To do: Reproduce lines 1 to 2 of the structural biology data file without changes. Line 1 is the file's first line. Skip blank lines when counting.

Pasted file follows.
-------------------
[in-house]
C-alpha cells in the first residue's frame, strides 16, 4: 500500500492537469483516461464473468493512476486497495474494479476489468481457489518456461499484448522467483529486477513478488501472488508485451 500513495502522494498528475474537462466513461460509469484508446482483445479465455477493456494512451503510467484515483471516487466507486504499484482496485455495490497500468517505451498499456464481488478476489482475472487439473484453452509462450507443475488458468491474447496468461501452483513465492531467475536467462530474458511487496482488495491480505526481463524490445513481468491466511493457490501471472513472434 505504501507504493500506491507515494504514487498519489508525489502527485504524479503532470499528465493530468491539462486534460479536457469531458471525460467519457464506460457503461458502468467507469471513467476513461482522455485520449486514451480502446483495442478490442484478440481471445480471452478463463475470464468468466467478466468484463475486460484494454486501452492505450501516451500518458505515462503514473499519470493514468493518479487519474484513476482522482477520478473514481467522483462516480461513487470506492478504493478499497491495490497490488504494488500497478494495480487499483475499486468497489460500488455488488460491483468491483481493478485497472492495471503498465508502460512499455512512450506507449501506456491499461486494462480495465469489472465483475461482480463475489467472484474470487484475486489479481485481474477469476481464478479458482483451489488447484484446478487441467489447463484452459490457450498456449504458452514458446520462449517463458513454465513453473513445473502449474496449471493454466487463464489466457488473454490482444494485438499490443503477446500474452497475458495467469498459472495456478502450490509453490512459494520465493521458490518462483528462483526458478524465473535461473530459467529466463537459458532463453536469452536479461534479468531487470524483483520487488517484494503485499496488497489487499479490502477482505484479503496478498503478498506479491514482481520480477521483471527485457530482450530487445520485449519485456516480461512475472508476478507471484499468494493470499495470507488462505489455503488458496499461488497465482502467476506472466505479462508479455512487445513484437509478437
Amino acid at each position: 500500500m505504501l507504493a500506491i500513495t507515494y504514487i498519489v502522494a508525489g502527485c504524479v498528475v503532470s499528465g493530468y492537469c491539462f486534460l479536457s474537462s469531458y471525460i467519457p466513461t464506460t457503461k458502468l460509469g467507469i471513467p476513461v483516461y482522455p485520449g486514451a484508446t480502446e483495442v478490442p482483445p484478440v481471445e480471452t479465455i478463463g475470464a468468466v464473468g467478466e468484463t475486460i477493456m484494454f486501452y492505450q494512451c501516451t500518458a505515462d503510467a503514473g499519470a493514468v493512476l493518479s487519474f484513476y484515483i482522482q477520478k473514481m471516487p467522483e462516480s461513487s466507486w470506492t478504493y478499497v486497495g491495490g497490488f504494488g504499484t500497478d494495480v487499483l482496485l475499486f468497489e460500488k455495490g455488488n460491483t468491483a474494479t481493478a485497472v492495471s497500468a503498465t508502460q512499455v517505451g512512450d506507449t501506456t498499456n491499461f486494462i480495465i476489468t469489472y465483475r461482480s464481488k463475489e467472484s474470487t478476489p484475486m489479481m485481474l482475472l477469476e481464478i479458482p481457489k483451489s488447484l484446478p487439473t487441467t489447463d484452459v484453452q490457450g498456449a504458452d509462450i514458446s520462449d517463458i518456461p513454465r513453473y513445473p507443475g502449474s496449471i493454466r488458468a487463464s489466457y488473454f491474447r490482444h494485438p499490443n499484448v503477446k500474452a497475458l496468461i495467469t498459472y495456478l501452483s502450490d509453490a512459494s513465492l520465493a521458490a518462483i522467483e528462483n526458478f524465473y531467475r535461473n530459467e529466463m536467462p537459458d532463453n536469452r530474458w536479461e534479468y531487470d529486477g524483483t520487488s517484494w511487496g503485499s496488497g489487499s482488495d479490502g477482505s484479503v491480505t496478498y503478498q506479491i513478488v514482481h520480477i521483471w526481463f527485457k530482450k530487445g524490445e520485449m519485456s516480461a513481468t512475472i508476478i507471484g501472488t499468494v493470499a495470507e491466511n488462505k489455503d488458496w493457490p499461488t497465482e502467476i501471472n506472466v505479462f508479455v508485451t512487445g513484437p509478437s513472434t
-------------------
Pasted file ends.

[in-house]
C-alpha cells in the first residue's frame, strides 16, 4: 500500500492537469483516461464473468493512476486497495474494479476489468481457489518456461499484448522467483529486477513478488501472488508485451 500513495502522494498528475474537462466513461460509469484508446482483445479465455477493456494512451503510467484515483471516487466507486504499484482496485455495490497500468517505451498499456464481488478476489482475472487439473484453452509462450507443475488458468491474447496468461501452483513465492531467475536467462530474458511487496482488495491480505526481463524490445513481468491466511493457490501471472513472434 505504501507504493500506491507515494504514487498519489508525489502527485504524479503532470499528465493530468491539462486534460479536457469531458471525460467519457464506460457503461458502468467507469471513467476513461482522455485520449486514451480502446483495442478490442484478440481471445480471452478463463475470464468468466467478466468484463475486460484494454486501452492505450501516451500518458505515462503514473499519470493514468493518479487519474484513476482522482477520478473514481467522483462516480461513487470506492478504493478499497491495490497490488504494488500497478494495480487499483475499486468497489460500488455488488460491483468491483481493478485497472492495471503498465508502460512499455512512450506507449501506456491499461486494462480495465469489472465483475461482480463475489467472484474470487484475486489479481485481474477469476481464478479458482483451489488447484484446478487441467489447463484452459490457450498456449504458452514458446520462449517463458513454465513453473513445473502449474496449471493454466487463464489466457488473454490482444494485438499490443503477446500474452497475458495467469498459472495456478502450490509453490512459494520465493521458490518462483528462483526458478524465473535461473530459467529466463537459458532463453536469452536479461534479468531487470524483483520487488517484494503485499496488497489487499479490502477482505484479503496478498503478498506479491514482481520480477521483471527485457530482450530487445520485449519485456516480461512475472508476478507471484499468494493470499495470507488462505489455503488458496499461488497465482502467476506472466505479462508479455512487445513484437509478437